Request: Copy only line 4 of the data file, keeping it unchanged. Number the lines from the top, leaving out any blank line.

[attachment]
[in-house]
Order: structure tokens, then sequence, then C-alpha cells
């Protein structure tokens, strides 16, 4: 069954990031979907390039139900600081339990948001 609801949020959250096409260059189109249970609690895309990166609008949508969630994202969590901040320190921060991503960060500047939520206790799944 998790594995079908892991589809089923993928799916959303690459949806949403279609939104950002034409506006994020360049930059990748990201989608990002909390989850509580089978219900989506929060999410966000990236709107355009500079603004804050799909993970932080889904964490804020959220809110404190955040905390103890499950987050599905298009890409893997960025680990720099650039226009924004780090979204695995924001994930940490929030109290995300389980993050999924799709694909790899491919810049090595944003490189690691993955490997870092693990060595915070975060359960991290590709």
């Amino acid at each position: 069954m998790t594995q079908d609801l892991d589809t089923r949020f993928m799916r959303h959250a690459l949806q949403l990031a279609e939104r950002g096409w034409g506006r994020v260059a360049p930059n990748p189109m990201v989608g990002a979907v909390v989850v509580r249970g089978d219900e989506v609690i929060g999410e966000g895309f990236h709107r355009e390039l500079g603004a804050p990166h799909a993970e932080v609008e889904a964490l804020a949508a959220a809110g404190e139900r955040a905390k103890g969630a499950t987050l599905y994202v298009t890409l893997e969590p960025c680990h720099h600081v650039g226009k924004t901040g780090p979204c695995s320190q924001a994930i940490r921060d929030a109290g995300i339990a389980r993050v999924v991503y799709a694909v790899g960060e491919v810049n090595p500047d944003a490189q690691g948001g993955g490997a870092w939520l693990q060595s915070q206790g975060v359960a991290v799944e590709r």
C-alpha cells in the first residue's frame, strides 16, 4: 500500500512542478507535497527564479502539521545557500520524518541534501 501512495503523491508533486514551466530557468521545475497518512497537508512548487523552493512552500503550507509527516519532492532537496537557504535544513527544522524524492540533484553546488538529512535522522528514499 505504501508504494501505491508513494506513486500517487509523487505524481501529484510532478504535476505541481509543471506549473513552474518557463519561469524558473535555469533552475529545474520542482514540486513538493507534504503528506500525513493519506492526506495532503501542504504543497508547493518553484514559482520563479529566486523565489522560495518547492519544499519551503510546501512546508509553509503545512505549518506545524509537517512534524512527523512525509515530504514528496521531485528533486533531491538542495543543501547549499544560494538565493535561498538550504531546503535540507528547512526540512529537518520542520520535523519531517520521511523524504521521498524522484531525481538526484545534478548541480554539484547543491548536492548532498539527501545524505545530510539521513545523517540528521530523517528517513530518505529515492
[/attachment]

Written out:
């Amino acid at each position: 069954m998790t594995q079908d609801l892991d589809t089923r949020f993928m799916r959303h959250a690459l949806q949403l990031a279609e939104r950002g096409w034409g506006r994020v260059a360049p930059n990748p189109m990201v989608g990002a979907v909390v989850v509580r249970g089978d219900e989506v609690i929060g999410e966000g895309f990236h709107r355009e390039l500079g603004a804050p990166h799909a993970e932080v609008e889904a964490l804020a949508a959220a809110g404190e139900r955040a905390k103890g969630a499950t987050l599905y994202v298009t890409l893997e969590p960025c680990h720099h600081v650039g226009k924004t901040g780090p979204c695995s320190q924001a994930i940490r921060d929030a109290g995300i339990a389980r993050v999924v991503y799709a694909v790899g960060e491919v810049n090595p500047d944003a490189q690691g948001g993955g490997a870092w939520l693990q060595s915070q206790g975060v359960a991290v799944e590709r």